A National Book Critics Circle Award Finalist - the vividly told, gloriously illustrated memoir of an artist born with disabilities who searches for freedom and connection in a society afraid of strange bodies; 'a hymn to life' (DAVID MITCHELL).
'A hymn to life, love, family, and spirit' DAVID MITCHELL, author of Cloud Atlas
The vividly told, gloriously illustrated memoir of an artist born with disabilities who searches for freedom and connection in a society afraid of strange bodies.
SHORTLISTED FOR THE NATIONAL BOOK CRITICS CIRCLE AWARD and THE BARBELLION PRIZE
In 1958, amongst the children born with spina bifida is Riva Lehrer. At the time, most such children are not expected to survive. Her parents and doctors are determined to 'fix' her, sending the message over and over again that she is broken. That she will never have a job, a romantic relationship, or an independent life. Enduring countless medical interventions, Riva tries her best to be a good girl and a good patient in the quest to be cured.
Everything changes when, as an adult, Riva is invited to join a group of artists, writers, and performers who are building Disability Culture. Their work is daring, edgy, funny, and dark-it rejects tropes that define disabled people as pathetic, frightening, or worthless. They insist that disability is an opportunity for creativity and resistance. Emboldened, Riva asks if she can paint their portraits-inventing an intimate and collaborative process that will transform the way she sees herself, others, and the world.
'Riva Lehrer is a great artist and a great storyteller. This is a brilliant book, full of strangeness, beauty, and wonder' AUDREY NIFFENEGGER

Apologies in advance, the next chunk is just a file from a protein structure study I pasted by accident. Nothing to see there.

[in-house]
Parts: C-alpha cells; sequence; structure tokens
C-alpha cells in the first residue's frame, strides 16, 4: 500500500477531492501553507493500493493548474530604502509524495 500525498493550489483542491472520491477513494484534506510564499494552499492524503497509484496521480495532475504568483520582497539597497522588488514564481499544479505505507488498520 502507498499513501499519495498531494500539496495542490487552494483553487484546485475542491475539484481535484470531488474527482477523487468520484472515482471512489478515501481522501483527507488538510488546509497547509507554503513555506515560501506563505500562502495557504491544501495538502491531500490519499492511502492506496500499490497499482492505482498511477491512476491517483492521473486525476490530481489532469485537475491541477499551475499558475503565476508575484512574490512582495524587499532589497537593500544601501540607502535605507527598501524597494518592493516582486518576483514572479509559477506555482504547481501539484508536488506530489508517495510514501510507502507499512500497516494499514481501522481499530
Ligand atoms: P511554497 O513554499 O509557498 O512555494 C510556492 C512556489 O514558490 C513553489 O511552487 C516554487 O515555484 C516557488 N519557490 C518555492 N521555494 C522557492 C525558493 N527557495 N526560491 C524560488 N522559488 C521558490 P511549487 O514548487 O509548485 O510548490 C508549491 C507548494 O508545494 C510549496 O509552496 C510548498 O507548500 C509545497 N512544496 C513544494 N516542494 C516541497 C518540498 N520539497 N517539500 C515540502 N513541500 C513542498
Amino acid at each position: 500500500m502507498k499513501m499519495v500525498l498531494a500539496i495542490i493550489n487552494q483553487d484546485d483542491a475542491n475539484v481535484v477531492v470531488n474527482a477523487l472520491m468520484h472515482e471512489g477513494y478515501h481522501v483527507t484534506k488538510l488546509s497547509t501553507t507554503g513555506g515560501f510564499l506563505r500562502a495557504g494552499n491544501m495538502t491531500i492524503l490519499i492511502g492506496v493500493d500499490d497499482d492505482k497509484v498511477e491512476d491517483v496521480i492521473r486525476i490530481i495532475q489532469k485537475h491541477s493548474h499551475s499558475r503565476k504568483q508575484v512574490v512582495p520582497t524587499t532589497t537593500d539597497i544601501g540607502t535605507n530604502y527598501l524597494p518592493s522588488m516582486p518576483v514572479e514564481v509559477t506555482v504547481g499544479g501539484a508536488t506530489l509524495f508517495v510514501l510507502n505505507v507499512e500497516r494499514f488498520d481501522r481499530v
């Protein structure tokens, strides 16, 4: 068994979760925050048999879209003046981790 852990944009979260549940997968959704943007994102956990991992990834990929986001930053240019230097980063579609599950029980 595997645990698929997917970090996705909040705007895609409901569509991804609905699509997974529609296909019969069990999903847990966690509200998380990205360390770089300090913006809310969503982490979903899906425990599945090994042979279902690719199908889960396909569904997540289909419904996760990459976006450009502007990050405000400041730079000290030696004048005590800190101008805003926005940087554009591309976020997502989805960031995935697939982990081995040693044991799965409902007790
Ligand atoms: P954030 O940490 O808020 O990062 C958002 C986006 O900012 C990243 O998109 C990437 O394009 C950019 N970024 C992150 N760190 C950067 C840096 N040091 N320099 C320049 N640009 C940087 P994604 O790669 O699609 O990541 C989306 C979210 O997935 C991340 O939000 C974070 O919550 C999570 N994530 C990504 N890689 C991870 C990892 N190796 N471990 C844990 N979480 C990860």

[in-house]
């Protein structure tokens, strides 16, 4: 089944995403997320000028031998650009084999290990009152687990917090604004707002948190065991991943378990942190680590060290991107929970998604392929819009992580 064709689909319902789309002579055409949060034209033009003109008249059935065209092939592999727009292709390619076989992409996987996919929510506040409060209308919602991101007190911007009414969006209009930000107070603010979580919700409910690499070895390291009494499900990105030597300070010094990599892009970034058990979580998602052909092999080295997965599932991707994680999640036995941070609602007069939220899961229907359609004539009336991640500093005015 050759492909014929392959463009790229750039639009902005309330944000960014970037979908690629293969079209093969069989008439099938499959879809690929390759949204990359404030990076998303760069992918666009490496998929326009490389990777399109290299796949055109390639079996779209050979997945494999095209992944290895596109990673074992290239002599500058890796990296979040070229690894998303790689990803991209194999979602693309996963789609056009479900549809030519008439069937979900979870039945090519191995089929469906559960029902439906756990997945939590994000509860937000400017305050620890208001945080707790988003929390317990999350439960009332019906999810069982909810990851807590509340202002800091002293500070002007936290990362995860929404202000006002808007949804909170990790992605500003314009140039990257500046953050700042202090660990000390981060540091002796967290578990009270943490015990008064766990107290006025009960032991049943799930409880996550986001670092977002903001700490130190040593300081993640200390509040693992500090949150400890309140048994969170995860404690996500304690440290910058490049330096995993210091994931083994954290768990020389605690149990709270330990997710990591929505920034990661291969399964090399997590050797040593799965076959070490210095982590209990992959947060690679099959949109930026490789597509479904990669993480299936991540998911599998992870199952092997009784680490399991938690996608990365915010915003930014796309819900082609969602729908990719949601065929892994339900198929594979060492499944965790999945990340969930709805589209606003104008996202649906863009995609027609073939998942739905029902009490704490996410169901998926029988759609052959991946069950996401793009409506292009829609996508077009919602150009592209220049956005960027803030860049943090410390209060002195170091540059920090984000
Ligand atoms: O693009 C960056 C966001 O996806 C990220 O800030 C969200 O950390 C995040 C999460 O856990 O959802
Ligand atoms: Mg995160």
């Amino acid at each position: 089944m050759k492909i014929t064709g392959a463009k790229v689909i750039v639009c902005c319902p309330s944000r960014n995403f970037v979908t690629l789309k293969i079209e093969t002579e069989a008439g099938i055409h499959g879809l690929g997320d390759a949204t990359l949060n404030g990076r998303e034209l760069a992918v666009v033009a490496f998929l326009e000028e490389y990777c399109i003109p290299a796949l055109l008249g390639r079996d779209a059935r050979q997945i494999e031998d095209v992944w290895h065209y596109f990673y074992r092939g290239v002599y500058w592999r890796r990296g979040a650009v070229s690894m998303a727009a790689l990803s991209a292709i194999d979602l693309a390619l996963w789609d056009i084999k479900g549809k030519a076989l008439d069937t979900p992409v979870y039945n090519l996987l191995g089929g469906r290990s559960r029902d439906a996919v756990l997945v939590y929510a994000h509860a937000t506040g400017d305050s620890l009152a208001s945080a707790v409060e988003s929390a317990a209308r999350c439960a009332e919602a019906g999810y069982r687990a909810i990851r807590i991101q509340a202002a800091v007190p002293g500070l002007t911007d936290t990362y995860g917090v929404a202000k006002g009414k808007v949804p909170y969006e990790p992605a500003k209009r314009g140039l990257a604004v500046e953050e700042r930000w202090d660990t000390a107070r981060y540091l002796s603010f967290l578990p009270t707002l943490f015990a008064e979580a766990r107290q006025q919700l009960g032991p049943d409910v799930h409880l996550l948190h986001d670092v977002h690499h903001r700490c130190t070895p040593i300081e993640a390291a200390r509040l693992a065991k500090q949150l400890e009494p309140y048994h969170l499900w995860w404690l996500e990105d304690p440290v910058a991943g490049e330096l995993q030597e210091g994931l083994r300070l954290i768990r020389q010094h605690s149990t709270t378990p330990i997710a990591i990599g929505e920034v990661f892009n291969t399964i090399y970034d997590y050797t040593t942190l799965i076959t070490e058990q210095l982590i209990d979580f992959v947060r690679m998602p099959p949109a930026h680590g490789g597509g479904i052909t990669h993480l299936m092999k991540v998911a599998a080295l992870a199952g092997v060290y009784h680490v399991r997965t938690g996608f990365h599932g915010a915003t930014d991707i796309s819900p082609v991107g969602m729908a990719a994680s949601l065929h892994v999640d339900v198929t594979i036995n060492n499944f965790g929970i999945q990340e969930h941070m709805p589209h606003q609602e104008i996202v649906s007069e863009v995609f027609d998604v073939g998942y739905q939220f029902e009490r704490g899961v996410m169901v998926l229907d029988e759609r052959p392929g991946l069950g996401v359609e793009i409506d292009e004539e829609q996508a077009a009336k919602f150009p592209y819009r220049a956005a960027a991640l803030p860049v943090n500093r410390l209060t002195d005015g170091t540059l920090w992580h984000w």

Lehrer's story is a revelation of an inner subjective life-full of tragedy, love, and creativity-pushing against the external social stigmas, cultural narratives, and prejudices surrounding disability. She admits a felt kinship with other 'monsters' because their bodies were also 'built by human hands', but unlike them, she is her own purpose, her own meaning, her own unstoppable golem - Stephen Asma
Luminous; a profound portrait of the artist as a young-and mature-woman; an unflinching social history of disability over the last six decades; and a hymn to life, love, family, and spirit - David Mitchell
Vivid . . . unforgettable . . . It is the story of how someone who is fundamentally different made not a life that transcends that difference, but a life that lionizes it. This book expands our notion of what constitutes the human experience, and it does so with generosity and open-heartedness - Andrew Solomon
Not your typical memoir about 'what it's like to be disabled in a non-disabled world . . . Lehrer tells her stories about becoming the monster she was always meant to be: glorious, defiant, unbound, and voracious. Read it! - Alice Wong, founder and director, Disability Visibility Project
Riva Lehrer is a great artist and a great storyteller. This is a brilliant book, full of strangeness, beauty, and wonder - Audrey Niffenegger
With deft painter's prose, Riva Lehrer helps us discover what it is to be human when others see us as broken. In Golem Girl, Lehrer gives us the gift, at long last, of our own crip beauty - Nicola Griffith, author of HILD
Oy, what a story: Job, eat your heart out! In Riva Lehrer's life chronicle, an appalling fate (and I don't just mean the circumstances of her birth) gets visited upon an invincible character, and the result is a wincing-wise tale, by turns harrowing and hilarious, cut clean through with flecks of grace and beauty. Lehrer is one wry mensch, and an extraordinary kinstler to boot - Lawrence Weschler
This searing personal history expands Lehrer's project of looking at our bodies inside and out, in all their queerness, fragility, and strength, into a stunning new dimension - Alison Bechdel
Riva Lehrer is an artist, writer, and curator whose work focuses on issues of physical identity and the socially challenged body. She is best known for representations of people with impairments, and those whose sexuality or gender identity have long been stigmatized. A longtime faculty member of the School of the Art Institute of Chicago, Riva Lehrer is currently an instructor in medical humanities at Northwestern University.